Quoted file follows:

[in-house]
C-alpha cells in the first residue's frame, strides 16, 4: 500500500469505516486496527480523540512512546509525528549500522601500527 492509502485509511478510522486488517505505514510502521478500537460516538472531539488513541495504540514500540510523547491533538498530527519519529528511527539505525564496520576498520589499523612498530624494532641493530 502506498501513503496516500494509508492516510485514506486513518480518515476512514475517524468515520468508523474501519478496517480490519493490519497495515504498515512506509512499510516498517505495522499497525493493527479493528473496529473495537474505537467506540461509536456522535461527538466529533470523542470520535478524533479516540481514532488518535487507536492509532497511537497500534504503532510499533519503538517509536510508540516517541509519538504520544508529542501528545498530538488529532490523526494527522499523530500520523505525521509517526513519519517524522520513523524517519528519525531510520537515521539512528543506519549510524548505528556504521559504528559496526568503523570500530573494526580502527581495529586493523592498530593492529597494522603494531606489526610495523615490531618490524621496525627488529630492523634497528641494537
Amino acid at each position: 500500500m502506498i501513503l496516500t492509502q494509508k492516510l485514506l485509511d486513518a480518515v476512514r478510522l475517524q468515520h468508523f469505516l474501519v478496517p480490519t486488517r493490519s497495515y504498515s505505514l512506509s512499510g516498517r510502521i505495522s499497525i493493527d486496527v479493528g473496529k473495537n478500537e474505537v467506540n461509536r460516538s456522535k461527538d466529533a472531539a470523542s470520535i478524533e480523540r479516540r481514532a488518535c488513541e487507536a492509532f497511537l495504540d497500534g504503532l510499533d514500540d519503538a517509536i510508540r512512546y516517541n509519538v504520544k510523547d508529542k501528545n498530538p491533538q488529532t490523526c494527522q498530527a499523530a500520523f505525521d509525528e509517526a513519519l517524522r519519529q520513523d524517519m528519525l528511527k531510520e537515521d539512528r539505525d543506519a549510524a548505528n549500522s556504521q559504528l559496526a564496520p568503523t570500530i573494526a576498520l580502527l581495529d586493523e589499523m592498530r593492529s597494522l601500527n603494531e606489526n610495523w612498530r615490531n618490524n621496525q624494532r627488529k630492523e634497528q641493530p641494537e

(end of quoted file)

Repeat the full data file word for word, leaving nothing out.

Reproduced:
[in-house]
C-alpha cells in the first residue's frame, strides 16, 4: 500500500469505516486496527480523540512512546509525528549500522601500527 492509502485509511478510522486488517505505514510502521478500537460516538472531539488513541495504540514500540510523547491533538498530527519519529528511527539505525564496520576498520589499523612498530624494532641493530 502506498501513503496516500494509508492516510485514506486513518480518515476512514475517524468515520468508523474501519478496517480490519493490519497495515504498515512506509512499510516498517505495522499497525493493527479493528473496529473495537474505537467506540461509536456522535461527538466529533470523542470520535478524533479516540481514532488518535487507536492509532497511537497500534504503532510499533519503538517509536510508540516517541509519538504520544508529542501528545498530538488529532490523526494527522499523530500520523505525521509517526513519519517524522520513523524517519528519525531510520537515521539512528543506519549510524548505528556504521559504528559496526568503523570500530573494526580502527581495529586493523592498530593492529597494522603494531606489526610495523615490531618490524621496525627488529630492523634497528641494537
Amino acid at each position: 500500500m502506498i501513503l496516500t492509502q494509508k492516510l485514506l485509511d486513518a480518515v476512514r478510522l475517524q468515520h468508523f469505516l474501519v478496517p480490519t486488517r493490519s497495515y504498515s505505514l512506509s512499510g516498517r510502521i505495522s499497525i493493527d486496527v479493528g473496529k473495537n478500537e474505537v467506540n461509536r460516538s456522535k461527538d466529533a472531539a470523542s470520535i478524533e480523540r479516540r481514532a488518535c488513541e487507536a492509532f497511537l495504540d497500534g504503532l510499533d514500540d519503538a517509536i510508540r512512546y516517541n509519538v504520544k510523547d508529542k501528545n498530538p491533538q488529532t490523526c494527522q498530527a499523530a500520523f505525521d509525528e509517526a513519519l517524522r519519529q520513523d524517519m528519525l528511527k531510520e537515521d539512528r539505525d543506519a549510524a548505528n549500522s556504521q559504528l559496526a564496520p568503523t570500530i573494526a576498520l580502527l581495529d586493523e589499523m592498530r593492529s597494522l601500527n603494531e606489526n610495523w612498530r615490531n618490524n621496525q624494532r627488529k630492523e634497528q641493530p641494537e